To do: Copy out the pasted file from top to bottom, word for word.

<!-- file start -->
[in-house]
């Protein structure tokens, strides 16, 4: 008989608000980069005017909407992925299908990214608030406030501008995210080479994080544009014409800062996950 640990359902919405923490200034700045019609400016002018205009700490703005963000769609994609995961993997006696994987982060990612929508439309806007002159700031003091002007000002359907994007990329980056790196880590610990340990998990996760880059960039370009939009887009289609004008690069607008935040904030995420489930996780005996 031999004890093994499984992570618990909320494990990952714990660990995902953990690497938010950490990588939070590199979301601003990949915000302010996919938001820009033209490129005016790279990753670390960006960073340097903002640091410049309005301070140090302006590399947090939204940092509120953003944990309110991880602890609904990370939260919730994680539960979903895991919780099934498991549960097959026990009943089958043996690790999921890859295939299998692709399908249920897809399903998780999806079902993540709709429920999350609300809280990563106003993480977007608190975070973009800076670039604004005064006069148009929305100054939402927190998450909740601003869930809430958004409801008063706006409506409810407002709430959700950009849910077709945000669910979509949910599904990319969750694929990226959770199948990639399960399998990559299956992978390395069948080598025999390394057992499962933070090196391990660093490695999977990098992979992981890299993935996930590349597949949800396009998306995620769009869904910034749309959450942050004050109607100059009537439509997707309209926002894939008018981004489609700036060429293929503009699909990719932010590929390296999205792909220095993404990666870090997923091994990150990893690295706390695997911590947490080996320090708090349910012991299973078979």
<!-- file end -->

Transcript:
[in-house]
């Protein structure tokens, strides 16, 4: 008989608000980069005017909407992925299908990214608030406030501008995210080479994080544009014409800062996950 640990359902919405923490200034700045019609400016002018205009700490703005963000769609994609995961993997006696994987982060990612929508439309806007002159700031003091002007000002359907994007990329980056790196880590610990340990998990996760880059960039370009939009887009289609004008690069607008935040904030995420489930996780005996 031999004890093994499984992570618990909320494990990952714990660990995902953990690497938010950490990588939070590199979301601003990949915000302010996919938001820009033209490129005016790279990753670390960006960073340097903002640091410049309005301070140090302006590399947090939204940092509120953003944990309110991880602890609904990370939260919730994680539960979903895991919780099934498991549960097959026990009943089958043996690790999921890859295939299998692709399908249920897809399903998780999806079902993540709709429920999350609300809280990563106003993480977007608190975070973009800076670039604004005064006069148009929305100054939402927190998450909740601003869930809430958004409801008063706006409506409810407002709430959700950009849910077709945000669910979509949910599904990319969750694929990226959770199948990639399960399998990559299956992978390395069948080598025999390394057992499962933070090196391990660093490695999977990098992979992981890299993935996930590349597949949800396009998306995620769009869904910034749309959450942050004050109607100059009537439509997707309209926002894939008018981004489609700036060429293929503009699909990719932010590929390296999205792909220095993404990666870090997923091994990150990893690295706390695997911590947490080996320090708090349910012991299973078979």